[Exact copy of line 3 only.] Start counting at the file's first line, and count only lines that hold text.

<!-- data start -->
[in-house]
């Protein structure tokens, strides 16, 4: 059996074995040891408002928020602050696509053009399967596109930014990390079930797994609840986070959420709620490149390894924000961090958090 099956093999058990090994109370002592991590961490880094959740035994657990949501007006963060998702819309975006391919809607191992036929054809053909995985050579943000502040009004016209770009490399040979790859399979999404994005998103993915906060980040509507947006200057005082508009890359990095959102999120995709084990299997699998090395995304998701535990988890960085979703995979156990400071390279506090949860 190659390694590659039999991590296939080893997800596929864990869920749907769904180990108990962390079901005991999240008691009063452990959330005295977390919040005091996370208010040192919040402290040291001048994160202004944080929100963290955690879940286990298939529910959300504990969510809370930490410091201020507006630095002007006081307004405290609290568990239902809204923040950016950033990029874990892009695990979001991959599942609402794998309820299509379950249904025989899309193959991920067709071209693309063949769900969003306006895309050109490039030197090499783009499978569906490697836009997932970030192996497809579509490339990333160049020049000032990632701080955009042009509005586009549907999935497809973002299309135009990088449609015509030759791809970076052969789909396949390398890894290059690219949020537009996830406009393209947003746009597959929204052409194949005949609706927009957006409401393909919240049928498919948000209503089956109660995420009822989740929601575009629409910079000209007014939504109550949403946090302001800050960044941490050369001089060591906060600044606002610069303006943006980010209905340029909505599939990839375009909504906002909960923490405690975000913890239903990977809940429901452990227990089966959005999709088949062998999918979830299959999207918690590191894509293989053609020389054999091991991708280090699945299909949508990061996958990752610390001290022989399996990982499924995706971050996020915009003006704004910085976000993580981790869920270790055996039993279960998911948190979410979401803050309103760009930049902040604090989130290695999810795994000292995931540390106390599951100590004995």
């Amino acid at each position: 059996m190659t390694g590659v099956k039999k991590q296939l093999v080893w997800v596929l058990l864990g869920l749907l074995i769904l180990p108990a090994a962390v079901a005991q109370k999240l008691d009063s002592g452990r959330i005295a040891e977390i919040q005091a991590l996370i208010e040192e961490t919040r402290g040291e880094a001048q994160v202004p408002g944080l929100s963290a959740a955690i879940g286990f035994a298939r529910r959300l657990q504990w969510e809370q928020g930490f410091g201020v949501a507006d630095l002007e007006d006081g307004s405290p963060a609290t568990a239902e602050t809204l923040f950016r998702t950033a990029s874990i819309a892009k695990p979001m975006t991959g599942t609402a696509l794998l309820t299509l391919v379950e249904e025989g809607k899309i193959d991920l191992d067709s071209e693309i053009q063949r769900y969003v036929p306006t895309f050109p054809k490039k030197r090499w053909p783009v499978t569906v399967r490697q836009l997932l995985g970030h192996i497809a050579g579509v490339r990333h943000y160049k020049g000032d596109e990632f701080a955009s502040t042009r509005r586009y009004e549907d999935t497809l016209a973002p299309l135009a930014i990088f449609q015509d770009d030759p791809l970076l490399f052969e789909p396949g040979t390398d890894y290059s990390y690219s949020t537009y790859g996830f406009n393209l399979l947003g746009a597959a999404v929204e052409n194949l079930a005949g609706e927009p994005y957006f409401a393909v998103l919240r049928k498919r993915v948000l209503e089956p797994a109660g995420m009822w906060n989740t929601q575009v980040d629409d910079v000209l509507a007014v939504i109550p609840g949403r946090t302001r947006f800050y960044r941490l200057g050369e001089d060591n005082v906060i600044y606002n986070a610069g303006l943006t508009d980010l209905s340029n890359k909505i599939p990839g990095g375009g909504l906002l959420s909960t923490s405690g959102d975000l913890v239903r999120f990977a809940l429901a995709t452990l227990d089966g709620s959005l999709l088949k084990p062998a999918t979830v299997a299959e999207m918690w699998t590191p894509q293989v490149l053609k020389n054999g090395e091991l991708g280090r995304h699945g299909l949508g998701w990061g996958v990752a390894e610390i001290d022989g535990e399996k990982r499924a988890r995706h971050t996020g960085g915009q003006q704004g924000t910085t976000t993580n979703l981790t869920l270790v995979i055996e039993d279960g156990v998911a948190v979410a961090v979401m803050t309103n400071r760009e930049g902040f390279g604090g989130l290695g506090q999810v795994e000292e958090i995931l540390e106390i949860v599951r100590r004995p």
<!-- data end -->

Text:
């Amino acid at each position: 059996m190659t390694g590659v099956k039999k991590q296939l093999v080893w997800v596929l058990l864990g869920l749907l074995i769904l180990p108990a090994a962390v079901a005991q109370k999240l008691d009063s002592g452990r959330i005295a040891e977390i919040q005091a991590l996370i208010e040192e961490t919040r402290g040291e880094a001048q994160v202004p408002g944080l929100s963290a959740a955690i879940g286990f035994a298939r529910r959300l657990q504990w969510e809370q928020g930490f410091g201020v949501a507006d630095l002007e007006d006081g307004s405290p963060a609290t568990a239902e602050t809204l923040f950016r998702t950033a990029s874990i819309a892009k695990p979001m975006t991959g599942t609402a696509l794998l309820t299509l391919v379950e249904e025989g809607k899309i193959d991920l191992d067709s071209e693309i053009q063949r769900y969003v036929p306006t895309f050109p054809k490039k030197r090499w053909p783009v499978t569906v399967r490697q836009l997932l995985g970030h192996i497809a050579g579509v490339r990333h943000y160049k020049g000032d596109e990632f701080a955009s502040t042009r509005r586009y009004e549907d999935t497809l016209a973002p299309l135009a930014i990088f449609q015509d770009d030759p791809l970076l490399f052969e789909p396949g040979t390398d890894y290059s990390y690219s949020t537009y790859g996830f406009n393209l399979l947003g746009a597959a999404v929204e052409n194949l079930a005949g609706e927009p994005y957006f409401a393909v998103l919240r049928k498919r993915v948000l209503e089956p797994a109660g995420m009822w906060n989740t929601q575009v980040d629409d910079v000209l509507a007014v939504i109550p609840g949403r946090t302001r947006f800050y960044r941490l200057g050369e001089d060591n005082v906060i600044y606002n986070a610069g303006l943006t508009d980010l209905s340029n890359k909505i599939p990839g990095g375009g909504l906002l959420s909960t923490s405690g959102d975000l913890v239903r999120f990977a809940l429901a995709t452990l227990d089966g709620s959005l999709l088949k084990p062998a999918t979830v299997a299959e999207m918690w699998t590191p894509q293989v490149l053609k020389n054999g090395e091991l991708g280090r995304h699945g299909l949508g998701w990061g996958v990752a390894e610390i001290d022989g535990e399996k990982r499924a988890r995706h971050t996020g960085g915009q003006q704004g924000t910085t976000t993580n979703l981790t869920l270790v995979i055996e039993d279960g156990v998911a948190v979410a961090v979401m803050t309103n400071r760009e930049g902040f390279g604090g989130l290695g506090q999810v795994e000292e958090i995931l540390e106390i949860v599951r100590r004995p």